India Aims First manned mission To Send Astronauts To Space By December 2021, Says ISRO Cheif
ISRO is aiming for a manned mission to space in December 2021. This can be preceded by 2 unmanned missions, slated for December 2020 and July 2021.
ISRO got an attempt in its arm with the approval of Rs 10,000 crore budget for the human space mission recently. On Friday, agency chief K Sivan reiterated that the ultimate call on how many people will head to space has not been taken yet.
"The endeavor is to create the capability for 3 people and 7 days. However, since this is the primary mission, we will have to see how many we can send. Those choices are made later," Sivan K said.
Sivan said that the agency has formed a brand new Human Spaceflight Centre (HSC) which will be headed by senior scientist Unnikrishnan Nair. While Nair will be the director of the HSC, R Hutton, had been named the project director or Gaganyaan.
But there's an extended march before executing the ambitious mission, with crucial human-rating of the systems including the rocket yet to be achieved.
Human-rating is that the certification that says the system is capable of safely transporting humans, and has adequate technology that efficiently protects the crew (humans) in the event of any failure.
Chairman Sivan K said told TOI: “There may be a lot of work before of us, and that we are working unrelentingly. We could not have gone ahead without the money being approved because the mission wants a lot of new testing and development that's cost-sensitive.”
Most amount of the money— a minimum of 500th of the Rs 10,000 crore— can go into human-rating of varied systems, while a brand new launch pad which will accommodate entry of astronauts will also take up some cash.
“We got to build 3 sets of rockets, crew and service module for the project, and every one of them got to be human-rated. Though I don’t have the exact break-up of the figures at this moment, building 3 GSLV-MK III launch vehicles and also the different modules and conducting varied human-rating tests will certainly use about 500th of the budget,” Sivan said.
Each set is going to be used for 3 missions: 2 unmanned missions planned in December 2020 and June-July 2021, and the actual mission that ISRO hopes to attain by December 2021 or early 2022.
S Somnath, director, Vikram Sarabhai Space Centre (VSSC) had during a recent presentation at the Institute of Aerospace Medicine (IAM) — which will choose and train the astronauts for the human space mission— detailed on a number of the pending working that Sivan mentioned.
0.99 reliability onboard Intel
“We have already held 5-10 conferences on the roadmap for human-rating the launch vehicle. Since GSLV has been in active development since 2002-04, we had the vision that this might one day be used for the human mission which has been on the worktable for long. So, it'll be slightly easier to form this rocket human-rated,” Somnath said.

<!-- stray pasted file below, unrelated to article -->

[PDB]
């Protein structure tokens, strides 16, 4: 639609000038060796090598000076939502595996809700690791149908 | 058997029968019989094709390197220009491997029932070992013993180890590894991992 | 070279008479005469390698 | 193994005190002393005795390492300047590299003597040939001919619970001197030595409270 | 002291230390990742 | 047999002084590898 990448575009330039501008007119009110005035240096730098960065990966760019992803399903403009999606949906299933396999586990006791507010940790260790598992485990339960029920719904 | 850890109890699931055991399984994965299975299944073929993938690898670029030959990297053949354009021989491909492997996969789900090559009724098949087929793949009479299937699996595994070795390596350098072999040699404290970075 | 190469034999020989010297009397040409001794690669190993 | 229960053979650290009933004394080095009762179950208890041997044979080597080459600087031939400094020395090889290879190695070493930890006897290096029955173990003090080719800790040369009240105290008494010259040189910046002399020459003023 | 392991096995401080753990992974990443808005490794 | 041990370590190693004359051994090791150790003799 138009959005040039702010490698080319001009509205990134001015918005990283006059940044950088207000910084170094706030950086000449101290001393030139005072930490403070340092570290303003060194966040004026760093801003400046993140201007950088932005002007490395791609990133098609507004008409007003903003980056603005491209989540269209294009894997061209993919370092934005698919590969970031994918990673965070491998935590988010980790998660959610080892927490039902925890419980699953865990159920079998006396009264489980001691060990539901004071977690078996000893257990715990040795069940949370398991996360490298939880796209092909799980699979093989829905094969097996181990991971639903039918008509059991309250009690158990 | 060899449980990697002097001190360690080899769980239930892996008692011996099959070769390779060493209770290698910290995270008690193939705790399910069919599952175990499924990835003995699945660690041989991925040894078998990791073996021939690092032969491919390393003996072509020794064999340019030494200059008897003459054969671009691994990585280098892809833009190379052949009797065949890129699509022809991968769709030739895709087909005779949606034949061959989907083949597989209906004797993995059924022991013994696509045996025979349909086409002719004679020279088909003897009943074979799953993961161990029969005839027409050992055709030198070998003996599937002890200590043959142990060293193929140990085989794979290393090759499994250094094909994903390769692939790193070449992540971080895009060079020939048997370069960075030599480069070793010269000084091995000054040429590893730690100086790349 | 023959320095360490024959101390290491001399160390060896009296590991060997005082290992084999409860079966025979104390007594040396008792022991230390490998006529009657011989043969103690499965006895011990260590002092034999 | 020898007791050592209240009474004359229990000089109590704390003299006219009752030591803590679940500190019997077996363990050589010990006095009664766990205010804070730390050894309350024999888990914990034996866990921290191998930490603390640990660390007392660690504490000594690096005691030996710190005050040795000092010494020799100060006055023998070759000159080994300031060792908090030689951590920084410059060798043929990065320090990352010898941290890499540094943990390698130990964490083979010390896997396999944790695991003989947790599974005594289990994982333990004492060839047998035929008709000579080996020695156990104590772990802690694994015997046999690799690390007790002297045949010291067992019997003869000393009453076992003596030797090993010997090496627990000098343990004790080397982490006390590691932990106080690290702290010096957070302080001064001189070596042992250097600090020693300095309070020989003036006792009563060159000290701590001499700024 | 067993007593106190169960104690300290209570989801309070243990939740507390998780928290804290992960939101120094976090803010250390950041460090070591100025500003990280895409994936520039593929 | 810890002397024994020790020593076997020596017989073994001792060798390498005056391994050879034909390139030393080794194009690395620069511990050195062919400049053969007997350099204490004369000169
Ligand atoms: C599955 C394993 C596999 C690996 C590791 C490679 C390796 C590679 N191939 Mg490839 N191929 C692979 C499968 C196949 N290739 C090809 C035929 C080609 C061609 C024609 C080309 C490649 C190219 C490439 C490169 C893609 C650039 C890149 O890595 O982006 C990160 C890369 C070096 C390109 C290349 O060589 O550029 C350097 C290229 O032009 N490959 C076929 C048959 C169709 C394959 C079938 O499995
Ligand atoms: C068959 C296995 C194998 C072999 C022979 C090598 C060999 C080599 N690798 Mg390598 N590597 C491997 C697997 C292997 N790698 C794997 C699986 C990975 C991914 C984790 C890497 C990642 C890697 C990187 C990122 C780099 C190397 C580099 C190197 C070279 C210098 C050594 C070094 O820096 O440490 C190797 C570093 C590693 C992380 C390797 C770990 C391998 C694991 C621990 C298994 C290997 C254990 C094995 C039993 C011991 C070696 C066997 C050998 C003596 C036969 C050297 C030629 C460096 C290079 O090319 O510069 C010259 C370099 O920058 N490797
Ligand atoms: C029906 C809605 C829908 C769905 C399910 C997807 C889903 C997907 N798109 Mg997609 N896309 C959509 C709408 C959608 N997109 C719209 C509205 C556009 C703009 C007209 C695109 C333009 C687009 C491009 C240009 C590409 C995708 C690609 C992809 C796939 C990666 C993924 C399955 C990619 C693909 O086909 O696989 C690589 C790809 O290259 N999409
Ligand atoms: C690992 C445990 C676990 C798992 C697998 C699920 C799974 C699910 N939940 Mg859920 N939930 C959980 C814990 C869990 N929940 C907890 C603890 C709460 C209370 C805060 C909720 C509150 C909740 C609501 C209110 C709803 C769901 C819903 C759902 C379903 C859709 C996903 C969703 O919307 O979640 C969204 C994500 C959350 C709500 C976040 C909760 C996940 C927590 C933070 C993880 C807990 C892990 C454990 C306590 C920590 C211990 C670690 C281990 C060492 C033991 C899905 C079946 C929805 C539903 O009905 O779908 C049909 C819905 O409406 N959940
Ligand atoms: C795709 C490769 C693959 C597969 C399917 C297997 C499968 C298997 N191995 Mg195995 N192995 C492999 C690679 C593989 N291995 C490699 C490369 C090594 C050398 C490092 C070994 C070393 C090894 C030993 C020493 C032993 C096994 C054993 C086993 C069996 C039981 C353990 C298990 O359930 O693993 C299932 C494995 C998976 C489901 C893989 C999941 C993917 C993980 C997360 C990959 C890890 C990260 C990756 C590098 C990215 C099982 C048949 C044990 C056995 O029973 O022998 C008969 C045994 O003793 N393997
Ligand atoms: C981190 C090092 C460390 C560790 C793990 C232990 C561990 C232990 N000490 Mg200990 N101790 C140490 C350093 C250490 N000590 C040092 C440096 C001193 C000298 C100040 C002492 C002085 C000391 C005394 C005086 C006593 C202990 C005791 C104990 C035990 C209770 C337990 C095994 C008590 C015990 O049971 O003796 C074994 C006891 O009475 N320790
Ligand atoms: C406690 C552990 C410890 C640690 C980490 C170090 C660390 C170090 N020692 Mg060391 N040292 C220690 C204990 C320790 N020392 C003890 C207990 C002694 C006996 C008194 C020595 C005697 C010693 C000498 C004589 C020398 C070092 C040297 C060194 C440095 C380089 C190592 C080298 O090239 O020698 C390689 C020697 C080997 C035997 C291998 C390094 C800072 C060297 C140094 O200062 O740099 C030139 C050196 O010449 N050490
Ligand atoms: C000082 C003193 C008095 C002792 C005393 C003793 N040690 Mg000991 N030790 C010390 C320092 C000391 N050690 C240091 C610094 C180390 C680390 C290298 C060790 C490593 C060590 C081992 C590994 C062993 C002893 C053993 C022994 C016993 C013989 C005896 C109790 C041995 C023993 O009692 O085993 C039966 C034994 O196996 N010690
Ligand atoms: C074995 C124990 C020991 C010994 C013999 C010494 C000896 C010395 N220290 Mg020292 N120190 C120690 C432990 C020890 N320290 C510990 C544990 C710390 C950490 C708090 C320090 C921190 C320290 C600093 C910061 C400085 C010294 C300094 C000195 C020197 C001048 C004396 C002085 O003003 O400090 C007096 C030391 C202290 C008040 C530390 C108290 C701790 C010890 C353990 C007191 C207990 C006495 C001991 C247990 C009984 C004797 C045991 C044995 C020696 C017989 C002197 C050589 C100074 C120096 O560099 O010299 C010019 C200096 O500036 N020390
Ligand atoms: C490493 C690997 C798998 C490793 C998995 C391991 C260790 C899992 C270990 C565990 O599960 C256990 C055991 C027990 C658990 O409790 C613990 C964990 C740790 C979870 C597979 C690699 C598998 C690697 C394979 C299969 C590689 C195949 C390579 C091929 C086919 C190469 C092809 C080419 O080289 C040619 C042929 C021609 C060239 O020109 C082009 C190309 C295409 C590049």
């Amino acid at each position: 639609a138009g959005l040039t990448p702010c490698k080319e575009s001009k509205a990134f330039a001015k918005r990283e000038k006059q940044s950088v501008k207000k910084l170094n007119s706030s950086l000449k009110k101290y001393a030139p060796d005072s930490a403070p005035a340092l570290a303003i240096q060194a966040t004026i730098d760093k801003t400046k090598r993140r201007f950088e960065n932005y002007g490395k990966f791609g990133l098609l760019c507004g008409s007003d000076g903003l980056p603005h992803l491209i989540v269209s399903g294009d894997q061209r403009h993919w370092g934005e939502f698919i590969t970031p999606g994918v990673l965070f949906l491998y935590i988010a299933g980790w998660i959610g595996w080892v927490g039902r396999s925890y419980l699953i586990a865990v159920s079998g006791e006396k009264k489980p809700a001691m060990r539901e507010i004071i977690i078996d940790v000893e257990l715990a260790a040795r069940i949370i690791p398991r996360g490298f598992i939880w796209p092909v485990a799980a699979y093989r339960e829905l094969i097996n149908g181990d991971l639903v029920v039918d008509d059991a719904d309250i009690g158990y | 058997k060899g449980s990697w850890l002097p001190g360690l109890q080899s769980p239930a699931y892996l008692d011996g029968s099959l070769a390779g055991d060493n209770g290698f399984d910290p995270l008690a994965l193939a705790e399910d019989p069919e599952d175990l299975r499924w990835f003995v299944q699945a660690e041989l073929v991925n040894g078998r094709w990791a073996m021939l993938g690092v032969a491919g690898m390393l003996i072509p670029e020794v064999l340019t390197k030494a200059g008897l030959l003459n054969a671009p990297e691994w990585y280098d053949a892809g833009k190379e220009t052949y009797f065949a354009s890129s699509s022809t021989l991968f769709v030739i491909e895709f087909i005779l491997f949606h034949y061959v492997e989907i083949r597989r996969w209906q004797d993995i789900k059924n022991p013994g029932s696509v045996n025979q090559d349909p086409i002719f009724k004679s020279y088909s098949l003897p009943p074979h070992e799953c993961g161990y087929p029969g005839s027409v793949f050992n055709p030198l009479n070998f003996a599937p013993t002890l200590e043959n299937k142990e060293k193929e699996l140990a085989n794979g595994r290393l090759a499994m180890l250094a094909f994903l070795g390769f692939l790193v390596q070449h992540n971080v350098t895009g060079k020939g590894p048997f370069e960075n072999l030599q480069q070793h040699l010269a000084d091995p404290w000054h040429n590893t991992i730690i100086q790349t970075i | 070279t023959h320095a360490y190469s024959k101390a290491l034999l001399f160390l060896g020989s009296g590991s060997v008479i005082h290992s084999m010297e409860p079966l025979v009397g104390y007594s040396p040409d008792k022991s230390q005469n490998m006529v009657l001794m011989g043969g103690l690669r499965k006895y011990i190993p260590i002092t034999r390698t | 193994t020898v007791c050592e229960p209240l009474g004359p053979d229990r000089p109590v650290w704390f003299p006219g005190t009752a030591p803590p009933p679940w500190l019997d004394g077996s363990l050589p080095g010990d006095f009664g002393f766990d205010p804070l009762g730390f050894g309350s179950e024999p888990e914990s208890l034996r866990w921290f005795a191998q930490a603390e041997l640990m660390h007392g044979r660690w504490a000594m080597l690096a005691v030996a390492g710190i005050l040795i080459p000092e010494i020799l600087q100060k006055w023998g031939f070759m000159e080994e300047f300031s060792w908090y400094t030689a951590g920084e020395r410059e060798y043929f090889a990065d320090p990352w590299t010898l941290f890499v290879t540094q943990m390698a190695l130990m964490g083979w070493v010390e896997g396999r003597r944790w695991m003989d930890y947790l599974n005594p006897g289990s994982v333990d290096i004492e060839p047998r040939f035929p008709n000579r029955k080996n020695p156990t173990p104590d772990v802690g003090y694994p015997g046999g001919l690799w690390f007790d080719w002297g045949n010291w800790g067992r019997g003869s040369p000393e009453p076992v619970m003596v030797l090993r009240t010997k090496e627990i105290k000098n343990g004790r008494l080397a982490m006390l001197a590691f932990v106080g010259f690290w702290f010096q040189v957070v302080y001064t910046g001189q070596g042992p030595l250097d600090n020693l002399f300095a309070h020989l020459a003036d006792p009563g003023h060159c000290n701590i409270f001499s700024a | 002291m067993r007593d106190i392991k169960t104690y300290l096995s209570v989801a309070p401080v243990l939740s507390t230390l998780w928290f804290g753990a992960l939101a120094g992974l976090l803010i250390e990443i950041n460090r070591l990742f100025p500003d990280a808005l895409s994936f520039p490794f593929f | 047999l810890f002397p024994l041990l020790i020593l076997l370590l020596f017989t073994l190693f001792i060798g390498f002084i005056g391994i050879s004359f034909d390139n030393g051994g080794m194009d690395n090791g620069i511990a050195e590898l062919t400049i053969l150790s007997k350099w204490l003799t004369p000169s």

Explaining that all systems for a space launch are designed with redundancies, he said that a human-rated mission will need a far higher degree of redundancy.
“The reliability targeted for a human-rated launch vehicle is 0.99, which suggests statistically only one out of a hundred will be unreliable. And, for the crew escape system, that is very crucial, we are targeting greater than 0.998, which means we would like almost one hundred reliability,” Somnath told TOI on Friday.
The crew escape system can boast of a recently included geometry, whereas work on parachute enlargement— as models tested up to now are scaled down version and also the actual system will be bigger— and a new design will be prepared shortly.
“Rockets are autonomous after launch thus we cannot tolerate any failure. Therefore a series of tests to make it reliable, including tests of the varied regimes of flight, stability et al will be done 1st,” Somnath said.
The crew escape system is extremely crucial, and for that plenty of advancement has happened with the crucial tests, including the pad abort test (PAT) done on July 5 this year.
“Even if one system fails we are going to bring the crew back. And for this, the most necessary factor is failure detection and onboard intelligence that tells the system to abort. New algorithms to go into the system will be prepared shortly.
And an indigenous computer and microprocessor will also be used. Control systems, astronautics, and sensors are ready,” Somnath said.
ISRO chief K Sivan said that astronaut selection and training, which will including the establishment of some new facilities, also will take up a considerable amount of the budget.
“There remain some things that require to be done, and this aspect of the project will use up about 100 percent of the budget cleared for the human mission,” Sivan said.
ISRO is at present in the process of making a framework for astronaut selection and also the IAM is yet to get the specifics. The IAM already has some systems in place for astronaut selection and training.
And India is looking at a pool of 30 astronauts from whom the ultimate crew is going to be selected.